2. Getting groped on public transportation: Yes I know I have this as #2 above and while I am used to it happening I am not used to the culture of hypocrisy that surrounds it! If some guy is bothering you all you really have to do (if you can) is turn to the nearest guy not assaulting you and say: big brother, this guy is bothering me, can you please help me? And dude will throw down for you! I have seen this happen. You are now his sister and he will go full-on fisticuffs to defend your honor. But here's where the hypocrisy comes in: five minutes ago your knight in shining armor could have been assaulting some other girl. This is why I recommend punching guys in the throat or grabbing their junk, squeezing as hard as you can while laughing maniacally and asking how they like being touched. I've done that too (although that was India).
  3. Turkish bureaucracy: Sensing a pattern, no? It's everywhere. I'm not sure you can sneeze without having to pay a tax or get a piece of paper stamped. It would be marginally less painful if they would just STOP. Changing it. Every. Damn. Year. Specifically the residency system which each year gets more complicated and messy. And you know, even if they want to change it every year that would be okay if: 
    1. They changed the system AFTER they decide what the final process will be.
    2. Again they wait until they have a system in place to implement the new system.
    3. They provide instructions to all the relevant offices about what the new system is and what paperwork is required.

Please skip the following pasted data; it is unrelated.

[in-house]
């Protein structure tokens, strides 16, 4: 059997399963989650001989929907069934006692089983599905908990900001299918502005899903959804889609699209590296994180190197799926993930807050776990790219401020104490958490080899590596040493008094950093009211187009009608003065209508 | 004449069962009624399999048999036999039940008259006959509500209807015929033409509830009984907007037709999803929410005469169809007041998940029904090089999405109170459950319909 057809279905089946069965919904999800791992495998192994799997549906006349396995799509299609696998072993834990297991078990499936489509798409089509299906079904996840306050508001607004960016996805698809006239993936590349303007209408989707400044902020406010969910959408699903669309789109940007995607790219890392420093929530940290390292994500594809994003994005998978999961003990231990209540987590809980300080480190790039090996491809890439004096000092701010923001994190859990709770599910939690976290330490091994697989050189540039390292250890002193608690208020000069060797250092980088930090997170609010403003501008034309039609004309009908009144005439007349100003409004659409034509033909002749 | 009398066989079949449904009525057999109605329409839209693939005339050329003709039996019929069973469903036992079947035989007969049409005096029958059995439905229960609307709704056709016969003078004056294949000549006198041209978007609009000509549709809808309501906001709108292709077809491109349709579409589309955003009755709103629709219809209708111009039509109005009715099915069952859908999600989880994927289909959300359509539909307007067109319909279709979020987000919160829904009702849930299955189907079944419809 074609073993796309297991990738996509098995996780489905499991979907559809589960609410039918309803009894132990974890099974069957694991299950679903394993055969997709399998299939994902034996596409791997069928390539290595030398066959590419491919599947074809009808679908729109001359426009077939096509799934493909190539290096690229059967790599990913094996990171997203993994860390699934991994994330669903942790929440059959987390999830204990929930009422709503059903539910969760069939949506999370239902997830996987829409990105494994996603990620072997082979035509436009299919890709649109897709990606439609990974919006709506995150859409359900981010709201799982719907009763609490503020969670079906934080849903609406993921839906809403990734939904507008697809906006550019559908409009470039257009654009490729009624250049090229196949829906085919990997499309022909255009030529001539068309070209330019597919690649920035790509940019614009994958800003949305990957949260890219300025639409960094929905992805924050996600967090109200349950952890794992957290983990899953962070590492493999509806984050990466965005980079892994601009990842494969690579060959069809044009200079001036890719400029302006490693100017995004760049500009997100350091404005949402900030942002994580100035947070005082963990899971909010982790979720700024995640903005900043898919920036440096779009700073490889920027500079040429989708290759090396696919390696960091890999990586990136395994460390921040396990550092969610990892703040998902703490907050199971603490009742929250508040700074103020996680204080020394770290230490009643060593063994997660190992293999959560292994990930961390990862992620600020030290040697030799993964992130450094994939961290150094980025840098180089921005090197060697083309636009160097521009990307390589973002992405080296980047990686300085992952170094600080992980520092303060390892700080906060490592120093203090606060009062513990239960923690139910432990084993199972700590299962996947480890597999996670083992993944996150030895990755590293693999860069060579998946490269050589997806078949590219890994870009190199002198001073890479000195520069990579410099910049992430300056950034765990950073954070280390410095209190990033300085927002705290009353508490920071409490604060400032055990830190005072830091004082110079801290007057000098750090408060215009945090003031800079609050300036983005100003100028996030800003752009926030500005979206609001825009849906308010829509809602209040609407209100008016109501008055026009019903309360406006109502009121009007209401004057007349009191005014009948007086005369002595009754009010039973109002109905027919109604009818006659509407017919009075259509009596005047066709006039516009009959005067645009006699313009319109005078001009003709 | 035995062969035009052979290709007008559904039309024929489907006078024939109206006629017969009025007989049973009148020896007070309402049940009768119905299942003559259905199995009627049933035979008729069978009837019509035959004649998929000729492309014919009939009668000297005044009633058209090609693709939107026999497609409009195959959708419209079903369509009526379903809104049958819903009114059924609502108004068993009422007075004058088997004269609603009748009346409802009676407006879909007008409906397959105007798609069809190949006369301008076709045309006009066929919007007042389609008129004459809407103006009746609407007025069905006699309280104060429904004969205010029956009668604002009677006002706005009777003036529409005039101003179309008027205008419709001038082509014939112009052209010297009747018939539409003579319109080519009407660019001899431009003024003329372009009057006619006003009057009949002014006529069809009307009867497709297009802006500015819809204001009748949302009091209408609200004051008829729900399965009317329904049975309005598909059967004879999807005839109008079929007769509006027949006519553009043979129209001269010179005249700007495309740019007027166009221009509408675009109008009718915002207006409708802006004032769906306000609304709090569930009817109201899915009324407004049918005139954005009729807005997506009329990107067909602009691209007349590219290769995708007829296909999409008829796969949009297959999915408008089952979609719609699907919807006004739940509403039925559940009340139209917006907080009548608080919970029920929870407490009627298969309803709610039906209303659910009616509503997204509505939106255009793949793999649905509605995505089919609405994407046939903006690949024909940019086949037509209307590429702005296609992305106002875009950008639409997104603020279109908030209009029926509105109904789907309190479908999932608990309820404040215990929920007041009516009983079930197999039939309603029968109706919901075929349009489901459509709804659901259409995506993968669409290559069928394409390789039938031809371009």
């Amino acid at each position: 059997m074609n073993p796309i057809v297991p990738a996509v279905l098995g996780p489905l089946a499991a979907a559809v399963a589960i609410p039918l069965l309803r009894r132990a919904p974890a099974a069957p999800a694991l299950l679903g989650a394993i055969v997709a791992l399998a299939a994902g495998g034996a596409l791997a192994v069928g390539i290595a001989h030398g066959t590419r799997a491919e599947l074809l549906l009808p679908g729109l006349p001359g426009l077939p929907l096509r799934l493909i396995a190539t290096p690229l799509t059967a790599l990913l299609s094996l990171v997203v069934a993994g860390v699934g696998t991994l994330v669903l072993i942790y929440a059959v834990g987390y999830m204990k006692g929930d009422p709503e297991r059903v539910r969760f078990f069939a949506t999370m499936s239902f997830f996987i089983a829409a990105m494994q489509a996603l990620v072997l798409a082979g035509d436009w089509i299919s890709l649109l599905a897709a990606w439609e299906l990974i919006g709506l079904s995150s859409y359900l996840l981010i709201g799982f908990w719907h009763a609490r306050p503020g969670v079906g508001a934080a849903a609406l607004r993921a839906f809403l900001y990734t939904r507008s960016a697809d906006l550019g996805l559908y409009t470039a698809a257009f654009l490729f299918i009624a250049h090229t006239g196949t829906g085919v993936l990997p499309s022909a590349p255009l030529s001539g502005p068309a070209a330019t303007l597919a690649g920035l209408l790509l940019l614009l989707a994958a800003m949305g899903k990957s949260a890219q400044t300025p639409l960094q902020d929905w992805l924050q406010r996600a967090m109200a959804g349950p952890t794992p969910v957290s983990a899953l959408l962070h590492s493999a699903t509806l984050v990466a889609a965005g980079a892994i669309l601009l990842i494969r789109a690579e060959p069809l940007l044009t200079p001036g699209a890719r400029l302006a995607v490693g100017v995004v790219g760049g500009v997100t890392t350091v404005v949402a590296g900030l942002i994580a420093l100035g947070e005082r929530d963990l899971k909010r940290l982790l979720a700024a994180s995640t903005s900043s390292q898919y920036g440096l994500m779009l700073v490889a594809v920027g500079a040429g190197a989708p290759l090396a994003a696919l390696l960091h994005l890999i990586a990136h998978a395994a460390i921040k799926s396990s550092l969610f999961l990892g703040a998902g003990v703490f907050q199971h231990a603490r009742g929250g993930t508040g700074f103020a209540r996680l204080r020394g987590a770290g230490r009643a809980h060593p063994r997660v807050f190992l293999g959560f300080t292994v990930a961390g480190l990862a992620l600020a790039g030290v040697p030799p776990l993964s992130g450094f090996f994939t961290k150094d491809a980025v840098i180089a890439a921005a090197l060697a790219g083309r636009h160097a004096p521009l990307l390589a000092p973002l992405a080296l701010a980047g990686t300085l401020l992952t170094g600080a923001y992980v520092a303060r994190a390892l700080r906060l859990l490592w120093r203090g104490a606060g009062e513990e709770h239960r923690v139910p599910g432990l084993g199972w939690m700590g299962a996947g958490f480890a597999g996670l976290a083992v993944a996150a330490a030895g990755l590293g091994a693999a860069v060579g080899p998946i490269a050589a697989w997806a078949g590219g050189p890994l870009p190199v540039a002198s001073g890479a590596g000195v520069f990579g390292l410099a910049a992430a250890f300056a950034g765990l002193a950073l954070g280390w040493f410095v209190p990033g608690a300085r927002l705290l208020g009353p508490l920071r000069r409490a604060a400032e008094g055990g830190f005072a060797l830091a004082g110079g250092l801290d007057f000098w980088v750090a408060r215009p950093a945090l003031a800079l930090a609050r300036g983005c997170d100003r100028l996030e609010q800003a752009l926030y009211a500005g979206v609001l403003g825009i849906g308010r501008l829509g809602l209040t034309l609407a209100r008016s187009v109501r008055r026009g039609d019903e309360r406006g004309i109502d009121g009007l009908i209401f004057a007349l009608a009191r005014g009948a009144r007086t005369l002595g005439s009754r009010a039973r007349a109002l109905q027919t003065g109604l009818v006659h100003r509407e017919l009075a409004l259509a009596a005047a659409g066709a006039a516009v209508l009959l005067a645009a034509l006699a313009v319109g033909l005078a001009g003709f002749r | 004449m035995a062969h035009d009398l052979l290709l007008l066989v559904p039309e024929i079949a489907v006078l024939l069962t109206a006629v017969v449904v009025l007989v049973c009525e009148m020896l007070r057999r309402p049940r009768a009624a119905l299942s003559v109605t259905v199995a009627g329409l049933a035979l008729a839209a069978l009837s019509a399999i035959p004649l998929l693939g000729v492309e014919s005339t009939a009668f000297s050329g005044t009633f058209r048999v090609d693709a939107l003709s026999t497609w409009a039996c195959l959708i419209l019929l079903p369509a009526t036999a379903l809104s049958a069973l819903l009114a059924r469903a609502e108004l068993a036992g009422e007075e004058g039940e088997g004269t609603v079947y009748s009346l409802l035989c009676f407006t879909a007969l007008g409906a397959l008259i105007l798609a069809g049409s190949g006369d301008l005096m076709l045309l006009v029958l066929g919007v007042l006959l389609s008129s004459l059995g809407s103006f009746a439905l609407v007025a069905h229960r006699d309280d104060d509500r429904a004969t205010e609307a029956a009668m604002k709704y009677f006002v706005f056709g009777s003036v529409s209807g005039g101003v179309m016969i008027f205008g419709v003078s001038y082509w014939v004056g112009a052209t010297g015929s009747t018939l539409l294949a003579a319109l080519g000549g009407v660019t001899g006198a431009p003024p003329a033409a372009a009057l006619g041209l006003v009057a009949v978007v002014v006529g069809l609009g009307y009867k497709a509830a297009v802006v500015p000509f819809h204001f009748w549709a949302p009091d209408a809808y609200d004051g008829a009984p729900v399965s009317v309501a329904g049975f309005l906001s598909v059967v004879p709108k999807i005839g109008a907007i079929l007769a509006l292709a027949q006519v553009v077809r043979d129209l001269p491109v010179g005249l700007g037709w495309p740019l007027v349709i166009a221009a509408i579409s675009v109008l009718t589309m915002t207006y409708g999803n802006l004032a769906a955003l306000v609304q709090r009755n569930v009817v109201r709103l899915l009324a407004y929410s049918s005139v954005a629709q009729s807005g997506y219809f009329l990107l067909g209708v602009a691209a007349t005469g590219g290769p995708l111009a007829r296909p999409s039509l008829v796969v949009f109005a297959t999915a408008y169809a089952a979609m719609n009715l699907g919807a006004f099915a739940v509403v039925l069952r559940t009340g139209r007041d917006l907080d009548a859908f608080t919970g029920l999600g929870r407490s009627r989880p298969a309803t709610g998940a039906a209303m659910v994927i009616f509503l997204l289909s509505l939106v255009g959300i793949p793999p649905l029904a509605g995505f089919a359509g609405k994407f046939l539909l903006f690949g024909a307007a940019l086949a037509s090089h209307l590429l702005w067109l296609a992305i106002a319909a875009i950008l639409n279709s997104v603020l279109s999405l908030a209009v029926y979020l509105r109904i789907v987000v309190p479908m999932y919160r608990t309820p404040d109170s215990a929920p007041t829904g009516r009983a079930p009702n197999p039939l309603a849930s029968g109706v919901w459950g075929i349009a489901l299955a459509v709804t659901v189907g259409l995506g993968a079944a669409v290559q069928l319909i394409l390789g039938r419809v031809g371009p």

4. They tell ANYONE ON THE PLANET what the new system is and what paperwork is required.
  4. The lack of international cuisine: Turkish food is good, it really is. But there's a lot of sameness. We are lucky to have a couple decent Thai, Korean, and Japanese places but I have yet to have Chinese food that doesn't make me sick. The Indian food is nearly always disappointing (and overpriced!) and while pizza and burgers abound there's not a lot outside that. I hear rumors of Ethiopian and other ethnic foods but where the are I don't know. I got spoiled living for so long in DC with decent renditions of just about any ethnic food within easy reach. Thank goodness for Pop Up Istanbul and my Georgian connection!
  5. The price of alcohol: Don't even get me started. Thankfully we have bringing it in down to a science. Did you know you can get 10-12 bottles of wine in a normal sized suitcase and still be largely within your weight allowance? And that you can buy from Duty Free in the airport you're leaving and again when you get to Istanbul? This is how we survive.
  6. Stairs: The bane of my existence. It's not bad enough that I live at the top of a five-floor walk-up. To be fair I did that to myself but living here does mean I carefully plan each excursion so I can keep my trips back up the stairs to a minimum. Walk-ups are one thing but streets that are so steep that they can no longer be streets but become giant staircases are another. That's when you have to just say no and figure out more sensible city planning.
  7. Discrimination against foreigners: The Turkish word for foreigner is yabangee which is often used here derogatorily. Foreigners are more likely to be the ones harassed on public transportation, until recently even those of us with residence permits couldn't get mobile phone contracts (it's still not an easy thing), and then of course when you shop in markets and bazaars, engage services -especially anything remotely touristic- there is always the yabangee tax; the higher price we pay simply for being foreign. It really makes me miss Taiwan where I never heard the word 'foreigner' used without 'friend' going with it. We were always the 'foreign friends' there. 
It has been a rather crazy three years and if I manage to make it through the residence permit renewal process again it will be another crazy year here. However after that I think I'm done. I love you, Istanbul but I think we may need a break from each other...